Fungal sprays could nevertheless kill nontarget insect species, says Read, “but most of those are species people don’t want anyway.”
A number of obstacles remain. “We need to work on a formulation that makes spores survive longer in the field,” says Bart G.J. Knols of Wageningen University, who was part of the Tanzanian study. In the current formulation, a solution mixed with a little vegetable oil, the spores appear to remain effective only for about 3 weeks, suggesting that frequent applications would be required. Most chemical treatments last for 6 months or more, Knols notes.
In time, Michalakis adds, either mosquitoes or malaria parasites could evolve ways to circumvent the new fungal tactic. The parasites might accelerate their development so that they could spread from a fungus-infected mosquito to a person before the insect carrier dies, for example. Also, mosquitoes might alter their behavior so that they become less likely to remain inside homes after feeding, thereby minimizing contact with the fungi.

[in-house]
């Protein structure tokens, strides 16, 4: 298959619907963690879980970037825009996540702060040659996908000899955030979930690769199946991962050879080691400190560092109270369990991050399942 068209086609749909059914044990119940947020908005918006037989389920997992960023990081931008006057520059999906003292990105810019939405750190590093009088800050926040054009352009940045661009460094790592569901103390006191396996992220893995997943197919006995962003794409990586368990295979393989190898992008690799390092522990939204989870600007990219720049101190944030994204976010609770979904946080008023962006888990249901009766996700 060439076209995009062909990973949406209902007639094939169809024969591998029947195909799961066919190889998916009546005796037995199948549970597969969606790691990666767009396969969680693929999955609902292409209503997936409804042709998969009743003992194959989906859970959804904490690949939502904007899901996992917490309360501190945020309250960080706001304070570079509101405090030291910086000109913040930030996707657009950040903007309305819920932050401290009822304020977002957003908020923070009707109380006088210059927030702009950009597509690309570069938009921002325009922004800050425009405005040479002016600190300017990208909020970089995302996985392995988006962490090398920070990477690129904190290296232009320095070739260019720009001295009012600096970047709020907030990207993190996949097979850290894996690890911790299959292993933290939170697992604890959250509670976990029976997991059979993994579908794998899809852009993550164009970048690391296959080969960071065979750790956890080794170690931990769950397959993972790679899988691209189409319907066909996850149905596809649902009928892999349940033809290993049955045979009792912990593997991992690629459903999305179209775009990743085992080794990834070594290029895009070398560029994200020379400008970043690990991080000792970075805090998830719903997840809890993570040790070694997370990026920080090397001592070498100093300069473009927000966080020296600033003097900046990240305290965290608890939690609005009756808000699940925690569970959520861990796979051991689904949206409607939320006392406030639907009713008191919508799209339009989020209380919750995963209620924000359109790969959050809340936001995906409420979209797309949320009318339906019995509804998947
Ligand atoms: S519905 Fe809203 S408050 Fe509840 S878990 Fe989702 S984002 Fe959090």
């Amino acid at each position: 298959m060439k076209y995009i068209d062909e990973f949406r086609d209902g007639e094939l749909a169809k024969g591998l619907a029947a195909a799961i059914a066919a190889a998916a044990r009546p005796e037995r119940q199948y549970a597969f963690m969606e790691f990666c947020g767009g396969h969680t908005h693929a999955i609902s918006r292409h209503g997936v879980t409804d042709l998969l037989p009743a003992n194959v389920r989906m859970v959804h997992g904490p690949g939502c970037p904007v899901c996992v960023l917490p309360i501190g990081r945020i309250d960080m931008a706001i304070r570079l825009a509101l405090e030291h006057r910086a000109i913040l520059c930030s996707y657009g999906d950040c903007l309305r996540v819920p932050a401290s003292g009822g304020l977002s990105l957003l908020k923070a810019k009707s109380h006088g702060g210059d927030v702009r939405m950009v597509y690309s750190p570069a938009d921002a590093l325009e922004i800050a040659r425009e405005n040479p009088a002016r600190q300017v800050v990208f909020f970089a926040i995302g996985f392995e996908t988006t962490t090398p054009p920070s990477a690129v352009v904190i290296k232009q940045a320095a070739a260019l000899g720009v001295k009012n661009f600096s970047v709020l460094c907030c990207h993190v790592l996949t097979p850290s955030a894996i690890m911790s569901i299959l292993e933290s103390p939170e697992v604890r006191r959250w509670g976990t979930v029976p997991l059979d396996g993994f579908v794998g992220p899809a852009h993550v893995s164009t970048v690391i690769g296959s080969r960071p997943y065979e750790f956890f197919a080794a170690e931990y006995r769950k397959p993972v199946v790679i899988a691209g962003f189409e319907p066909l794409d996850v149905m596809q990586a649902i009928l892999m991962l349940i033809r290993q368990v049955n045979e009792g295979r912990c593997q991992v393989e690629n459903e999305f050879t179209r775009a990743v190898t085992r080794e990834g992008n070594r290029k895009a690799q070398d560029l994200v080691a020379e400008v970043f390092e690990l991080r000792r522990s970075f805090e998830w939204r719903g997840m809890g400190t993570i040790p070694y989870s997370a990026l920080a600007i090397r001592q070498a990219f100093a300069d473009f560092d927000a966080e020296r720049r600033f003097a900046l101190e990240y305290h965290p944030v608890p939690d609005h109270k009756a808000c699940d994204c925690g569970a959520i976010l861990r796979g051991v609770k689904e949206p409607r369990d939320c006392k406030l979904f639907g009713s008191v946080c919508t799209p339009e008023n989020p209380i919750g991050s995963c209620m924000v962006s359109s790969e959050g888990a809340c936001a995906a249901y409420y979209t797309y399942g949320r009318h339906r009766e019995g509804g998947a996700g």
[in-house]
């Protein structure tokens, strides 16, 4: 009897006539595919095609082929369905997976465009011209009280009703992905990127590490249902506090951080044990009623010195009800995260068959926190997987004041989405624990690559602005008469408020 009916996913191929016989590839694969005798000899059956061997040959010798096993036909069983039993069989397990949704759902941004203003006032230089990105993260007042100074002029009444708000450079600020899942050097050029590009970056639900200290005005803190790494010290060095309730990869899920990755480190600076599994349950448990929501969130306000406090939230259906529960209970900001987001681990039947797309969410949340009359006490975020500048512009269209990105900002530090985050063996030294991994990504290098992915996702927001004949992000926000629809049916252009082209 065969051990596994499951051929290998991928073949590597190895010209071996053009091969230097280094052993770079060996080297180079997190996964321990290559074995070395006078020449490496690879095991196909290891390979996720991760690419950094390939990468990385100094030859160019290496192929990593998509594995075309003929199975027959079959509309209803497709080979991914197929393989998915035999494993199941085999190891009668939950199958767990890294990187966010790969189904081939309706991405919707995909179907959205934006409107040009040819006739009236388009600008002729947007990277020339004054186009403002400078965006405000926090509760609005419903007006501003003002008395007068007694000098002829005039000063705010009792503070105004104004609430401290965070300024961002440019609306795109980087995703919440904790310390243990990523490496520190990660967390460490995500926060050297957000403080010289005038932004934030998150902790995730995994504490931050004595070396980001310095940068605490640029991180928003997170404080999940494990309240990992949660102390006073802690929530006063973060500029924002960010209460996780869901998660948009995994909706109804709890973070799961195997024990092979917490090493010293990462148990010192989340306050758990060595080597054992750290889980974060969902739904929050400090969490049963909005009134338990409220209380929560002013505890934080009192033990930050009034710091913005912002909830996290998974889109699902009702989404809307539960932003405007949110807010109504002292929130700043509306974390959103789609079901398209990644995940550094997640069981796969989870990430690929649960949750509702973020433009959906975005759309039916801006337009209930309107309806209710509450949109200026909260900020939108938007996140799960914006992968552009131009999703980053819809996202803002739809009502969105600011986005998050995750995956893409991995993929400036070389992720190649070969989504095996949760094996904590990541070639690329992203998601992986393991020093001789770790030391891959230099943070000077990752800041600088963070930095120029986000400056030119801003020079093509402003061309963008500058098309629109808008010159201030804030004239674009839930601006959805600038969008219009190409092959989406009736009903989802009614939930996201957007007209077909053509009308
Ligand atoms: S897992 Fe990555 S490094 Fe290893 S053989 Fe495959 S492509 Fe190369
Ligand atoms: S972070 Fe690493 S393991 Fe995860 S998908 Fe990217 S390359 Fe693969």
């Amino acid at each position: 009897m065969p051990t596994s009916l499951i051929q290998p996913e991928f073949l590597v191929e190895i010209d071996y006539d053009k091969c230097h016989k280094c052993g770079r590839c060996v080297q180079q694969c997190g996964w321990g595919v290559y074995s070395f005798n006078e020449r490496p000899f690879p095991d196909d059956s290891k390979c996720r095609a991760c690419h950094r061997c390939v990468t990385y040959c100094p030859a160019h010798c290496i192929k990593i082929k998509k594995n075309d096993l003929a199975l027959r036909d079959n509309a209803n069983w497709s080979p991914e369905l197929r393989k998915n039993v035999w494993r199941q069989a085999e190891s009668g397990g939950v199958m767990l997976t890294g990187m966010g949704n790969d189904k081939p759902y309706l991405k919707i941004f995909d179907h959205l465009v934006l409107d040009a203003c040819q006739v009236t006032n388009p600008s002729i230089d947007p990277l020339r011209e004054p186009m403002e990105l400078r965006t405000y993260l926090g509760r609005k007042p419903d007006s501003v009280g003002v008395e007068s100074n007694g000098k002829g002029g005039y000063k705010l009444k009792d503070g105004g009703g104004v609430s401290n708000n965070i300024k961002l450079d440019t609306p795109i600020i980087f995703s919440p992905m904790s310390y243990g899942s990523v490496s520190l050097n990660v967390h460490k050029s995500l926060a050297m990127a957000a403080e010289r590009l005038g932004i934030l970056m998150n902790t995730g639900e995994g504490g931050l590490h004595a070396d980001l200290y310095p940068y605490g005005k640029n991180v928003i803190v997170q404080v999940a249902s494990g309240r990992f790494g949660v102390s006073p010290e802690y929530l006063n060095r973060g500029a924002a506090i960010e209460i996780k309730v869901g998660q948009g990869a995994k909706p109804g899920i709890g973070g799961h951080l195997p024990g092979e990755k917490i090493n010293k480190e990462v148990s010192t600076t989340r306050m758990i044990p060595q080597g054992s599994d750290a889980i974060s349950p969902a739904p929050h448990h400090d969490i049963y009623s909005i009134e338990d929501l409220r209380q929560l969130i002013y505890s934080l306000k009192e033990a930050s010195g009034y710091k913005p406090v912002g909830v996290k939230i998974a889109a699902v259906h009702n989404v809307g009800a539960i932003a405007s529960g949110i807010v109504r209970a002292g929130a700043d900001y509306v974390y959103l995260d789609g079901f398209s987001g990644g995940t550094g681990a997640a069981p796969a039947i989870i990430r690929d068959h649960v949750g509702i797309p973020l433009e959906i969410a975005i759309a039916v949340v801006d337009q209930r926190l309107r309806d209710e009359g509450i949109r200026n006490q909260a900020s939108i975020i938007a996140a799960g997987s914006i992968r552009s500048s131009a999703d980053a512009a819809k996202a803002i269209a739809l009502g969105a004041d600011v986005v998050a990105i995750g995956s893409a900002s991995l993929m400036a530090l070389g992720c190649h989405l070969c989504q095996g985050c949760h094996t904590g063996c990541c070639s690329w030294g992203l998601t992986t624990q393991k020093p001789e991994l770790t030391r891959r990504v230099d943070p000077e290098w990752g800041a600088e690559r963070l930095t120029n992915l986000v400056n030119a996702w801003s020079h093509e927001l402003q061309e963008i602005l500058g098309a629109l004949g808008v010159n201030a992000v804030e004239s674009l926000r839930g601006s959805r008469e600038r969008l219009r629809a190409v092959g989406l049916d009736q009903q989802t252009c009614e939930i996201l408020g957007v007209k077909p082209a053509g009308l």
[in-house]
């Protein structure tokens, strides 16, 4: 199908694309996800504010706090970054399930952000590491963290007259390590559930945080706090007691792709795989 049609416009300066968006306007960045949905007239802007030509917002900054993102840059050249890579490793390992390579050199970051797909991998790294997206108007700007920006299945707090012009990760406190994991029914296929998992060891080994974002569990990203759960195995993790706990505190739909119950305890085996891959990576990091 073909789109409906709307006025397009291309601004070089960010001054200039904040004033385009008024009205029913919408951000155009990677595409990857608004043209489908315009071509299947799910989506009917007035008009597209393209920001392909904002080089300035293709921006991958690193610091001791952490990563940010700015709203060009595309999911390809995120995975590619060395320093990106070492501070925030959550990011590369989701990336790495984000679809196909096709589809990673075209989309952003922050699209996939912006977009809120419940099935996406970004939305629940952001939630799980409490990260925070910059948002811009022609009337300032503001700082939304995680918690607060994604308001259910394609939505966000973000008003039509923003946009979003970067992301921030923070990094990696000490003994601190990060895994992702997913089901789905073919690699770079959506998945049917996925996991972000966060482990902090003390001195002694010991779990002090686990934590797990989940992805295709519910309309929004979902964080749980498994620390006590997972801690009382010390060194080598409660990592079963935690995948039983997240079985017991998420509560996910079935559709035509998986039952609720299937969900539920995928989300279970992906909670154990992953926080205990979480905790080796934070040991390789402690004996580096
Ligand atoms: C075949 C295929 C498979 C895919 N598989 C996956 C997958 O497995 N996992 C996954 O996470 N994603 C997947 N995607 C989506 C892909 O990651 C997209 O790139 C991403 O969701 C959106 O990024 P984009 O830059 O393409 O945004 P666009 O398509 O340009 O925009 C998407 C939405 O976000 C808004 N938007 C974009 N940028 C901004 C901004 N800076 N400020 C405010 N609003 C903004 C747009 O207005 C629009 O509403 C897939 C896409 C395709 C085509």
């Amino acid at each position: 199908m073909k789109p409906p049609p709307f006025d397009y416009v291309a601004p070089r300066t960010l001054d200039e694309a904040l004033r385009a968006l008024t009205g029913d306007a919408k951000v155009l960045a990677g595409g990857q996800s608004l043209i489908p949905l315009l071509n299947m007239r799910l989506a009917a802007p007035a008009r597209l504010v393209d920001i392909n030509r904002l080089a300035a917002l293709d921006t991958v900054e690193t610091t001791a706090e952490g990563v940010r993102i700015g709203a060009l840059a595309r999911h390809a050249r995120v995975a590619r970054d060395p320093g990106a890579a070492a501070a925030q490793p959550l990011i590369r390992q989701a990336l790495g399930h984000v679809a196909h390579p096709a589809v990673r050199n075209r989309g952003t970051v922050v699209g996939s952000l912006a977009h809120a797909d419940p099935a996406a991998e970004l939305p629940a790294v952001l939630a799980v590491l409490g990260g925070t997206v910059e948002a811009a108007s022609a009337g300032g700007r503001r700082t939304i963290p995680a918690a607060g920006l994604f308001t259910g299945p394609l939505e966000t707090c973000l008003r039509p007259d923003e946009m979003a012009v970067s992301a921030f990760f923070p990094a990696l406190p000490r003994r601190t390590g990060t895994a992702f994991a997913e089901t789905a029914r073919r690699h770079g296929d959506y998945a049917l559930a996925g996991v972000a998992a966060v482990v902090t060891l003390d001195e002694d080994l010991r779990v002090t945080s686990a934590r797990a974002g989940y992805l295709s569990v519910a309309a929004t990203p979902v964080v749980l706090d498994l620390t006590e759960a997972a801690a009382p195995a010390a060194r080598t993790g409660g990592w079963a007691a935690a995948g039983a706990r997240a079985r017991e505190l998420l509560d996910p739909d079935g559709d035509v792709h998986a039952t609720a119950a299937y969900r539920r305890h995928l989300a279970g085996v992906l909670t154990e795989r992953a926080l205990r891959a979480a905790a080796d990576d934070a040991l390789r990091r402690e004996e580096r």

Knols acknowledges those possibilities but he says that mosquitoes and the parasites are less likely to evolve resistance to an organism such as a fungus, which can evolve countermeasures in response, than they are to a chemical agent.
Such potential obstacles notwithstanding, Read sees good reason to pull out the stops in fighting malaria mosquitoes. “Hit these things with everything you’ve got,” he says.